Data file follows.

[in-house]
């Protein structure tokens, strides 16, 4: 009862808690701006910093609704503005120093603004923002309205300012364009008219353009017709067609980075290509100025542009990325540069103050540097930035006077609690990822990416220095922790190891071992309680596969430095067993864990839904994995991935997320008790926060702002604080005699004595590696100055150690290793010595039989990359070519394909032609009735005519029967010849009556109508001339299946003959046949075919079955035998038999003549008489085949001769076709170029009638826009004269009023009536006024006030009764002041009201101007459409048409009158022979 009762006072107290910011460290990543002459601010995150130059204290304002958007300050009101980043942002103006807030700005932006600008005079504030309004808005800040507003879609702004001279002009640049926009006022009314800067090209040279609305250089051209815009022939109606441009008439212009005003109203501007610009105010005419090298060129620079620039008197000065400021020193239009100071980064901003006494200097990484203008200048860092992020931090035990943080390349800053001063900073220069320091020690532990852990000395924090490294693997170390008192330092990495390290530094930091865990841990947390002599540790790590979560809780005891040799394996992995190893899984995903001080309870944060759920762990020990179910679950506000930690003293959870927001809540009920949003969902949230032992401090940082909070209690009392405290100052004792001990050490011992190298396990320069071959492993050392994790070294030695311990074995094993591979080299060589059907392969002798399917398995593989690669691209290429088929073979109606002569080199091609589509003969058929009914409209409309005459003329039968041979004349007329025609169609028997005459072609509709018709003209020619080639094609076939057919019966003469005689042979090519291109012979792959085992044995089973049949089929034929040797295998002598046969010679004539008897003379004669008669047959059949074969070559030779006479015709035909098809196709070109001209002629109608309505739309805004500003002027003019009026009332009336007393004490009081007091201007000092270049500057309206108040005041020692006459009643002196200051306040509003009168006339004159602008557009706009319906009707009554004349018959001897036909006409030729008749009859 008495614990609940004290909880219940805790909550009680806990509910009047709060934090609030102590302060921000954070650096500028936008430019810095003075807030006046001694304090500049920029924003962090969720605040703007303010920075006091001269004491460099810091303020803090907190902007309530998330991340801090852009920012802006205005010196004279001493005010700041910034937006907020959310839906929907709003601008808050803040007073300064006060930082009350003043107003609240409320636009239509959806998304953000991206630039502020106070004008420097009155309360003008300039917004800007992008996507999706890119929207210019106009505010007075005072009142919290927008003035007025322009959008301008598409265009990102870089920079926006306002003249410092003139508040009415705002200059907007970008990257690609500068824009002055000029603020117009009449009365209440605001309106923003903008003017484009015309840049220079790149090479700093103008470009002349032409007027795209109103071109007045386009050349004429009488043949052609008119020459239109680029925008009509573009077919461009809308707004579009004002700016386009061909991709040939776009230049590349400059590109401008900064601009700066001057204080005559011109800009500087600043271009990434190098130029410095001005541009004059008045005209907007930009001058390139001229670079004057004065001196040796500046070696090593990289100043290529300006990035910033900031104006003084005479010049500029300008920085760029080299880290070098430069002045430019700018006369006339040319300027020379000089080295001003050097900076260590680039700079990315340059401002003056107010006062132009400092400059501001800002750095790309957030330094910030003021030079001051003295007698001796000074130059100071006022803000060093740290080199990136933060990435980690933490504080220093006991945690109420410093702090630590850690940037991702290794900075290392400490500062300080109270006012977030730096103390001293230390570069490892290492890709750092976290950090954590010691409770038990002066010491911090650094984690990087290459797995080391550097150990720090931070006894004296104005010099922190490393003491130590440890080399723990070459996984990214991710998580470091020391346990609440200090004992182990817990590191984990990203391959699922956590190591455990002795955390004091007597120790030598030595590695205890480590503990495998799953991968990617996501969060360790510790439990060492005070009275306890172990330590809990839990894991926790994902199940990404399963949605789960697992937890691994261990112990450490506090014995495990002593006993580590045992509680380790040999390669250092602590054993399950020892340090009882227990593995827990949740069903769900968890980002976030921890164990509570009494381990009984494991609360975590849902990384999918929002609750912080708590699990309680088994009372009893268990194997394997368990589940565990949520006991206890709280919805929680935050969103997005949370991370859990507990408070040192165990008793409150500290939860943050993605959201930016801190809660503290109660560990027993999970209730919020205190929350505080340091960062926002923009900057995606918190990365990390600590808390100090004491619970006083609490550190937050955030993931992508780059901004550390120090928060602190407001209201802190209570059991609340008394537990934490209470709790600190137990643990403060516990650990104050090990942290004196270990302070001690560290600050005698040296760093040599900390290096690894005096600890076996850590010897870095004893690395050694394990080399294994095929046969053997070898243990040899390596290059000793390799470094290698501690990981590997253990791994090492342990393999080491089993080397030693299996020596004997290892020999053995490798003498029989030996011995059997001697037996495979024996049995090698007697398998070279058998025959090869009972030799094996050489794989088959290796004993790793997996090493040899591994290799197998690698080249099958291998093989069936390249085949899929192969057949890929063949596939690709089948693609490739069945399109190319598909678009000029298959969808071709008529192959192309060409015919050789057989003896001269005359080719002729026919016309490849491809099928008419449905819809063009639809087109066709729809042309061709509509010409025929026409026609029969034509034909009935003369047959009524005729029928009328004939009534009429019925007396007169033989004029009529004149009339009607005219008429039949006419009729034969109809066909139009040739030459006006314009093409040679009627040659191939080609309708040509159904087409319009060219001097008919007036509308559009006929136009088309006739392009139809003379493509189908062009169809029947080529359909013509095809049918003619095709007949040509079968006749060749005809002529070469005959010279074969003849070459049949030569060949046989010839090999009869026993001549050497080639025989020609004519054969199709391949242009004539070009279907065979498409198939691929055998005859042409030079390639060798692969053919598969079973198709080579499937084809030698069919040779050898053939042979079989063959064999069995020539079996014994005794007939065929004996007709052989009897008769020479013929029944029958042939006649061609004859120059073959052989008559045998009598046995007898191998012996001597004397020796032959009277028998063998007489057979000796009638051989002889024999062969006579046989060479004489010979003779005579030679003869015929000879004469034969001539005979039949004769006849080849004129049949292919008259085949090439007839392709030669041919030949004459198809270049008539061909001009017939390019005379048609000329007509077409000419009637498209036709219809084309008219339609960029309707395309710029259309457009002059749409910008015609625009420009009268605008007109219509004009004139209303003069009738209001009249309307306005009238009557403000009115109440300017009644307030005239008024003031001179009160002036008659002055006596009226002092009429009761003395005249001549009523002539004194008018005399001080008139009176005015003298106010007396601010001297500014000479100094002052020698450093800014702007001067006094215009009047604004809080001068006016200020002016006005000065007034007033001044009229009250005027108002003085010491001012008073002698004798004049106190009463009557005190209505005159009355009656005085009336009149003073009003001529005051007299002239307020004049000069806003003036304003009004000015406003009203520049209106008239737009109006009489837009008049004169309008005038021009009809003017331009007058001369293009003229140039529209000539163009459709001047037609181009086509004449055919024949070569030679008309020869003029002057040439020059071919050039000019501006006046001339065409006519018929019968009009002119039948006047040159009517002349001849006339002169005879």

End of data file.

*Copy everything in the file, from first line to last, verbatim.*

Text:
[in-house]
């Protein structure tokens, strides 16, 4: 009862808690701006910093609704503005120093603004923002309205300012364009008219353009017709067609980075290509100025542009990325540069103050540097930035006077609690990822990416220095922790190891071992309680596969430095067993864990839904994995991935997320008790926060702002604080005699004595590696100055150690290793010595039989990359070519394909032609009735005519029967010849009556109508001339299946003959046949075919079955035998038999003549008489085949001769076709170029009638826009004269009023009536006024006030009764002041009201101007459409048409009158022979 009762006072107290910011460290990543002459601010995150130059204290304002958007300050009101980043942002103006807030700005932006600008005079504030309004808005800040507003879609702004001279002009640049926009006022009314800067090209040279609305250089051209815009022939109606441009008439212009005003109203501007610009105010005419090298060129620079620039008197000065400021020193239009100071980064901003006494200097990484203008200048860092992020931090035990943080390349800053001063900073220069320091020690532990852990000395924090490294693997170390008192330092990495390290530094930091865990841990947390002599540790790590979560809780005891040799394996992995190893899984995903001080309870944060759920762990020990179910679950506000930690003293959870927001809540009920949003969902949230032992401090940082909070209690009392405290100052004792001990050490011992190298396990320069071959492993050392994790070294030695311990074995094993591979080299060589059907392969002798399917398995593989690669691209290429088929073979109606002569080199091609589509003969058929009914409209409309005459003329039968041979004349007329025609169609028997005459072609509709018709003209020619080639094609076939057919019966003469005689042979090519291109012979792959085992044995089973049949089929034929040797295998002598046969010679004539008897003379004669008669047959059949074969070559030779006479015709035909098809196709070109001209002629109608309505739309805004500003002027003019009026009332009336007393004490009081007091201007000092270049500057309206108040005041020692006459009643002196200051306040509003009168006339004159602008557009706009319906009707009554004349018959001897036909006409030729008749009859 008495614990609940004290909880219940805790909550009680806990509910009047709060934090609030102590302060921000954070650096500028936008430019810095003075807030006046001694304090500049920029924003962090969720605040703007303010920075006091001269004491460099810091303020803090907190902007309530998330991340801090852009920012802006205005010196004279001493005010700041910034937006907020959310839906929907709003601008808050803040007073300064006060930082009350003043107003609240409320636009239509959806998304953000991206630039502020106070004008420097009155309360003008300039917004800007992008996507999706890119929207210019106009505010007075005072009142919290927008003035007025322009959008301008598409265009990102870089920079926006306002003249410092003139508040009415705002200059907007970008990257690609500068824009002055000029603020117009009449009365209440605001309106923003903008003017484009015309840049220079790149090479700093103008470009002349032409007027795209109103071109007045386009050349004429009488043949052609008119020459239109680029925008009509573009077919461009809308707004579009004002700016386009061909991709040939776009230049590349400059590109401008900064601009700066001057204080005559011109800009500087600043271009990434190098130029410095001005541009004059008045005209907007930009001058390139001229670079004057004065001196040796500046070696090593990289100043290529300006990035910033900031104006003084005479010049500029300008920085760029080299880290070098430069002045430019700018006369006339040319300027020379000089080295001003050097900076260590680039700079990315340059401002003056107010006062132009400092400059501001800002750095790309957030330094910030003021030079001051003295007698001796000074130059100071006022803000060093740290080199990136933060990435980690933490504080220093006991945690109420410093702090630590850690940037991702290794900075290392400490500062300080109270006012977030730096103390001293230390570069490892290492890709750092976290950090954590010691409770038990002066010491911090650094984690990087290459797995080391550097150990720090931070006894004296104005010099922190490393003491130590440890080399723990070459996984990214991710998580470091020391346990609440200090004992182990817990590191984990990203391959699922956590190591455990002795955390004091007597120790030598030595590695205890480590503990495998799953991968990617996501969060360790510790439990060492005070009275306890172990330590809990839990894991926790994902199940990404399963949605789960697992937890691994261990112990450490506090014995495990002593006993580590045992509680380790040999390669250092602590054993399950020892340090009882227990593995827990949740069903769900968890980002976030921890164990509570009494381990009984494991609360975590849902990384999918929002609750912080708590699990309680088994009372009893268990194997394997368990589940565990949520006991206890709280919805929680935050969103997005949370991370859990507990408070040192165990008793409150500290939860943050993605959201930016801190809660503290109660560990027993999970209730919020205190929350505080340091960062926002923009900057995606918190990365990390600590808390100090004491619970006083609490550190937050955030993931992508780059901004550390120090928060602190407001209201802190209570059991609340008394537990934490209470709790600190137990643990403060516990650990104050090990942290004196270990302070001690560290600050005698040296760093040599900390290096690894005096600890076996850590010897870095004893690395050694394990080399294994095929046969053997070898243990040899390596290059000793390799470094290698501690990981590997253990791994090492342990393999080491089993080397030693299996020596004997290892020999053995490798003498029989030996011995059997001697037996495979024996049995090698007697398998070279058998025959090869009972030799094996050489794989088959290796004993790793997996090493040899591994290799197998690698080249099958291998093989069936390249085949899929192969057949890929063949596939690709089948693609490739069945399109190319598909678009000029298959969808071709008529192959192309060409015919050789057989003896001269005359080719002729026919016309490849491809099928008419449905819809063009639809087109066709729809042309061709509509010409025929026409026609029969034509034909009935003369047959009524005729029928009328004939009534009429019925007396007169033989004029009529004149009339009607005219008429039949006419009729034969109809066909139009040739030459006006314009093409040679009627040659191939080609309708040509159904087409319009060219001097008919007036509308559009006929136009088309006739392009139809003379493509189908062009169809029947080529359909013509095809049918003619095709007949040509079968006749060749005809002529070469005959010279074969003849070459049949030569060949046989010839090999009869026993001549050497080639025989020609004519054969199709391949242009004539070009279907065979498409198939691929055998005859042409030079390639060798692969053919598969079973198709080579499937084809030698069919040779050898053939042979079989063959064999069995020539079996014994005794007939065929004996007709052989009897008769020479013929029944029958042939006649061609004859120059073959052989008559045998009598046995007898191998012996001597004397020796032959009277028998063998007489057979000796009638051989002889024999062969006579046989060479004489010979003779005579030679003869015929000879004469034969001539005979039949004769006849080849004129049949292919008259085949090439007839392709030669041919030949004459198809270049008539061909001009017939390019005379048609000329007509077409000419009637498209036709219809084309008219339609960029309707395309710029259309457009002059749409910008015609625009420009009268605008007109219509004009004139209303003069009738209001009249309307306005009238009557403000009115109440300017009644307030005239008024003031001179009160002036008659002055006596009226002092009429009761003395005249001549009523002539004194008018005399001080008139009176005015003298106010007396601010001297500014000479100094002052020698450093800014702007001067006094215009009047604004809080001068006016200020002016006005000065007034007033001044009229009250005027108002003085010491001012008073002698004798004049106190009463009557005190209505005159009355009656005085009336009149003073009003001529005051007299002239307020004049000069806003003036304003009004000015406003009203520049209106008239737009109006009489837009008049004169309008005038021009009809003017331009007058001369293009003229140039529209000539163009459709001047037609181009086509004449055919024949070569030679008309020869003029002057040439020059071919050039000019501006006046001339065409006519018929019968009009002119039948006047040159009517002349001849006339002169005879």